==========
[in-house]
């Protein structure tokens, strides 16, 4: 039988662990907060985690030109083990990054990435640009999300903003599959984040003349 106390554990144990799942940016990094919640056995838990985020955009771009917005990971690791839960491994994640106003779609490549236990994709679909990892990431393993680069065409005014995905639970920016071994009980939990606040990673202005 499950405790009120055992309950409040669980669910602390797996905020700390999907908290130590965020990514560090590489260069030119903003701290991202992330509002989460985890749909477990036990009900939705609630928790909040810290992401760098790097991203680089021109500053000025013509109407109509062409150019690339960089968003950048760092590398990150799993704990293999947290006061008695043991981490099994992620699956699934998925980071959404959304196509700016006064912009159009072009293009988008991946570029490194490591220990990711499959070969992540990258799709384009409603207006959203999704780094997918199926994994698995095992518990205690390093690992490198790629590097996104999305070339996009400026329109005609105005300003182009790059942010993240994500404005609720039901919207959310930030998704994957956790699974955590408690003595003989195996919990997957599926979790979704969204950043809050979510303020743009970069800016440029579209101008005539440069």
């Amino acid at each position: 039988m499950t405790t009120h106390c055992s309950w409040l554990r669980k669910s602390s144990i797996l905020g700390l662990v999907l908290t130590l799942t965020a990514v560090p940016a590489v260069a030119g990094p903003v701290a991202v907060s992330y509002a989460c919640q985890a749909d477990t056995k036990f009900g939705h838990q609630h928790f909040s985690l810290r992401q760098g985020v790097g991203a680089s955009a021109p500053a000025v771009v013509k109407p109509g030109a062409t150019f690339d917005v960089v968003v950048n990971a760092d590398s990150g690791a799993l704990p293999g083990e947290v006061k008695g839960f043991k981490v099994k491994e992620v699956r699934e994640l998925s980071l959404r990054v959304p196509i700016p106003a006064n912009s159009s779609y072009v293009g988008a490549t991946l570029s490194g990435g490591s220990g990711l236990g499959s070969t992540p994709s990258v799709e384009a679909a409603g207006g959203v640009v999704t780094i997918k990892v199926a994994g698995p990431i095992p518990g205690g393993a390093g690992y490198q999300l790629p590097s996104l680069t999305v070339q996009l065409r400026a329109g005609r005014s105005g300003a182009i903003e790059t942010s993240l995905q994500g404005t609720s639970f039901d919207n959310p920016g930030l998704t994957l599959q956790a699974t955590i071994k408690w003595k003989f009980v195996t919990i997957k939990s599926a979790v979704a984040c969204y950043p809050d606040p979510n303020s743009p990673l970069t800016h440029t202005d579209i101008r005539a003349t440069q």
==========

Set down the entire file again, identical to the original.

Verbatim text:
[in-house]
């Protein structure tokens, strides 16, 4: 039988662990907060985690030109083990990054990435640009999300903003599959984040003349 106390554990144990799942940016990094919640056995838990985020955009771009917005990971690791839960491994994640106003779609490549236990994709679909990892990431393993680069065409005014995905639970920016071994009980939990606040990673202005 499950405790009120055992309950409040669980669910602390797996905020700390999907908290130590965020990514560090590489260069030119903003701290991202992330509002989460985890749909477990036990009900939705609630928790909040810290992401760098790097991203680089021109500053000025013509109407109509062409150019690339960089968003950048760092590398990150799993704990293999947290006061008695043991981490099994992620699956699934998925980071959404959304196509700016006064912009159009072009293009988008991946570029490194490591220990990711499959070969992540990258799709384009409603207006959203999704780094997918199926994994698995095992518990205690390093690992490198790629590097996104999305070339996009400026329109005609105005300003182009790059942010993240994500404005609720039901919207959310930030998704994957956790699974955590408690003595003989195996919990997957599926979790979704969204950043809050979510303020743009970069800016440029579209101008005539440069």
């Amino acid at each position: 039988m499950t405790t009120h106390c055992s309950w409040l554990r669980k669910s602390s144990i797996l905020g700390l662990v999907l908290t130590l799942t965020a990514v560090p940016a590489v260069a030119g990094p903003v701290a991202v907060s992330y509002a989460c919640q985890a749909d477990t056995k036990f009900g939705h838990q609630h928790f909040s985690l810290r992401q760098g985020v790097g991203a680089s955009a021109p500053a000025v771009v013509k109407p109509g030109a062409t150019f690339d917005v960089v968003v950048n990971a760092d590398s990150g690791a799993l704990p293999g083990e947290v006061k008695g839960f043991k981490v099994k491994e992620v699956r699934e994640l998925s980071l959404r990054v959304p196509i700016p106003a006064n912009s159009s779609y072009v293009g988008a490549t991946l570029s490194g990435g490591s220990g990711l236990g499959s070969t992540p994709s990258v799709e384009a679909a409603g207006g959203v640009v999704t780094i997918k990892v199926a994994g698995p990431i095992p518990g205690g393993a390093g690992y490198q999300l790629p590097s996104l680069t999305v070339q996009l065409r400026a329109g005609r005014s105005g300003a182009i903003e790059t942010s993240l995905q994500g404005t609720s639970f039901d919207n959310p920016g930030l998704t994957l599959q956790a699974t955590i071994k408690w003595k003989f009980v195996t919990i997957k939990s599926a979790v979704a984040c969204y950043p809050d606040p979510n303020s743009p990673l970069t800016h440029t202005d579209i101008r005539a003349t440069q």